The UK has recently celebrated the 50th anniversary of the introduction of the 70mph speed limit. It was introduced for an initial four month trial period in 1965 and made permanent in 1967. To mark the occasion, the Motors.co.uk team has selected its top five facts about speed limits and motorways from around the world. Did you know…?
1. The Isle of Man has no speed limit
Officially, there is no national speed limit on the Isle of Man. Some limits exist in built up urban areas at between 30 and 40mph. Careless and dangerous driving laws still apply though and any speed must be deemed safe and appropriate. Official surveys have found the majority of the population favour not having a national speed limit and appreciate the freedom they have.
2. European speed limits
The majority of European countries have a higher speed limit than the UK. The highest speed limit is 80mph which several countries have in place including Germany, Italy and Croatia. The UK’s 70mph limit is the fifth lowest in Europe. Slower speed limits include Sweden, Latvia and Moldova at 68mph. Keep this in mind if you have any road trips across Europe planned.
3. Higher speed, higher consumption
By driving faster you are increasing your car’s fuel consumption. Therefore, it is far more fuel efficient to drive at or below the 70mph speed limit. Raising the speed limit would be more detrimental to the environment and raise the UK’s overall carbon output, an issue the UK government is currently trying to tackle, as are other states around the world. Driving at a constant speed and avoiding accelerating and decelerating quickly are key factors in maximising fuel efficiency.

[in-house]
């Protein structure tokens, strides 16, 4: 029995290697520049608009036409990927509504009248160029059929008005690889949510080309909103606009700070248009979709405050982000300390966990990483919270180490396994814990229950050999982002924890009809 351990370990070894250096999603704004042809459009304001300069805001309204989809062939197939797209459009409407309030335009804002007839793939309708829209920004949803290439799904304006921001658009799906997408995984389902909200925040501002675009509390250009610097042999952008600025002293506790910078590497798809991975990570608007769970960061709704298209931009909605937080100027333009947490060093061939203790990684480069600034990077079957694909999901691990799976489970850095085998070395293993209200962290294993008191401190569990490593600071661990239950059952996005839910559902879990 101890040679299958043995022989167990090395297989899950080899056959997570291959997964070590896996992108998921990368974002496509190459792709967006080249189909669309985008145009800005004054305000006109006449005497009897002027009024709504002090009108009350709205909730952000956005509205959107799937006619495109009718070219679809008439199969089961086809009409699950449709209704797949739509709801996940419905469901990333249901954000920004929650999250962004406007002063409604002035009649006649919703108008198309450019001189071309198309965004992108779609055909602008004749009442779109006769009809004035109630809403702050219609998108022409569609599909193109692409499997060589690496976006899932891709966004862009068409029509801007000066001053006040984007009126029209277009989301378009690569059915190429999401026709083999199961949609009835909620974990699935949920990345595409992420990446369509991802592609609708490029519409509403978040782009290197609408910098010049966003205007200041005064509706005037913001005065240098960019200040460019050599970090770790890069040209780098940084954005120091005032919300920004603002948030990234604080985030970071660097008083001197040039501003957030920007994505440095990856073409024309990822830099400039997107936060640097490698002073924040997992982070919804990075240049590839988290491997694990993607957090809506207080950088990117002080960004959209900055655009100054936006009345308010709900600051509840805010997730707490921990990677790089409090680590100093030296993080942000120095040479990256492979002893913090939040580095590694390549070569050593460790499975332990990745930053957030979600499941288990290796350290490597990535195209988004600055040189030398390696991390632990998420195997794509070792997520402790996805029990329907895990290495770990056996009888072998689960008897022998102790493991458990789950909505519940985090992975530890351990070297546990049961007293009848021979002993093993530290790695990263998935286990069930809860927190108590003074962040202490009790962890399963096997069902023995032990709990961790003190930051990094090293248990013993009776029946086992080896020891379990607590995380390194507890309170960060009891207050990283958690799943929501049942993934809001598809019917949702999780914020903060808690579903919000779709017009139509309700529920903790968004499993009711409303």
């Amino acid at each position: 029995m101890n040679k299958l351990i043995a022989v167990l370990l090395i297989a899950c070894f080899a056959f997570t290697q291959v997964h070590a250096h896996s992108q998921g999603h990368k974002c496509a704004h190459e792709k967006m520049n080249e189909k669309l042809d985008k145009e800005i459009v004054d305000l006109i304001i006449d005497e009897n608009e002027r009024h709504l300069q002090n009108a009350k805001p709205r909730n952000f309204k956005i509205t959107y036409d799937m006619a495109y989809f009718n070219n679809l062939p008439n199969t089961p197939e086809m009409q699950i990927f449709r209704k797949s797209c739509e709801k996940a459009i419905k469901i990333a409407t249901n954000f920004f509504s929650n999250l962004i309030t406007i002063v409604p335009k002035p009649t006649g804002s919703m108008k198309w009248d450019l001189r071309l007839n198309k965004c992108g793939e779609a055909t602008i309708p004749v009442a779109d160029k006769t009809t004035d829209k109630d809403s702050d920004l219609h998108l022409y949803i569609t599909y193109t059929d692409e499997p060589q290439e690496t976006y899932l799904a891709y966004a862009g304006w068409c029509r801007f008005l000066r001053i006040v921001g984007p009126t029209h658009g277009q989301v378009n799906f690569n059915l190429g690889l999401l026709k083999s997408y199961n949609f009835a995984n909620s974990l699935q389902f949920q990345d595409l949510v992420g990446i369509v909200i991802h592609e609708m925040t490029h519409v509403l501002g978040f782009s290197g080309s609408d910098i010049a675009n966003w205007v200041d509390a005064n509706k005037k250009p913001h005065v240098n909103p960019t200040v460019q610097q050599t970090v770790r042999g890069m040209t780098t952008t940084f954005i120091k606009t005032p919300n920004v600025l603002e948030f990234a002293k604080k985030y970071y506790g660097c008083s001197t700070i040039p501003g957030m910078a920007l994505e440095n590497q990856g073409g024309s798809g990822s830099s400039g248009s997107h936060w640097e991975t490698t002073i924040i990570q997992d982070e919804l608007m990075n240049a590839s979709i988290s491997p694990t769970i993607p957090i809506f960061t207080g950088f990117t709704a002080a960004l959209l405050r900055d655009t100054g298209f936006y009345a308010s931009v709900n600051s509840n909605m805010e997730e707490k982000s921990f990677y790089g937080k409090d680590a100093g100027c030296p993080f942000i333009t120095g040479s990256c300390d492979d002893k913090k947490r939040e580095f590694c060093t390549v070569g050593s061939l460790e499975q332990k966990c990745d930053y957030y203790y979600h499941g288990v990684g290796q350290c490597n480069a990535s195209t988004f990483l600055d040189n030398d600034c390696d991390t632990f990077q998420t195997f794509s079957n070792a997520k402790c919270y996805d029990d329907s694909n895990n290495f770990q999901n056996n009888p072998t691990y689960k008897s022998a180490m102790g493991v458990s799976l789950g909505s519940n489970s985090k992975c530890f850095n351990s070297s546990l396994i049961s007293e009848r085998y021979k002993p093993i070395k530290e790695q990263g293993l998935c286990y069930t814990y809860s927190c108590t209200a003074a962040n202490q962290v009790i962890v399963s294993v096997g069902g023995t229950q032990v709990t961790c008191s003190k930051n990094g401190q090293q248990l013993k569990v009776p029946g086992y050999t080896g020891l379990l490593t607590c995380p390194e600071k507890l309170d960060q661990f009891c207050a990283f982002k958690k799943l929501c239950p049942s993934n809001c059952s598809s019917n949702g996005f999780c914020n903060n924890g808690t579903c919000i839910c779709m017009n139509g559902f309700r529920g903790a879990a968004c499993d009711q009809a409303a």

4. Die autobahn
The German autobahn is one of the world’s most famous motorways. Their construction occurred at a rapid rate with 1,860 miles of road added just six years after the completion of the first Cologne-Bonn autobahn in 1932. The suggested speed limit is 80mph, however, there is no official limit. This is in part due to how well the roads are maintained, which allows for safer driving at higher speeds. It continues to be a proud example of German engineering and manufacturing.
5. Life in the fast lane
The UK’s first motorway was the Preston bypass which was opened in 1958 and is now the M6. At the time there was 191,146 miles of road and 4.5 million cars. This has been significantly expanded over the years with the UK now having over 246,000 miles of road, including over 2,200 miles of motorway and over 35 million cars. Although not actually a motorway, the A1 is the longest A&B road in the UK which runs from London to Edinburgh, stretching at a distance of 410 miles.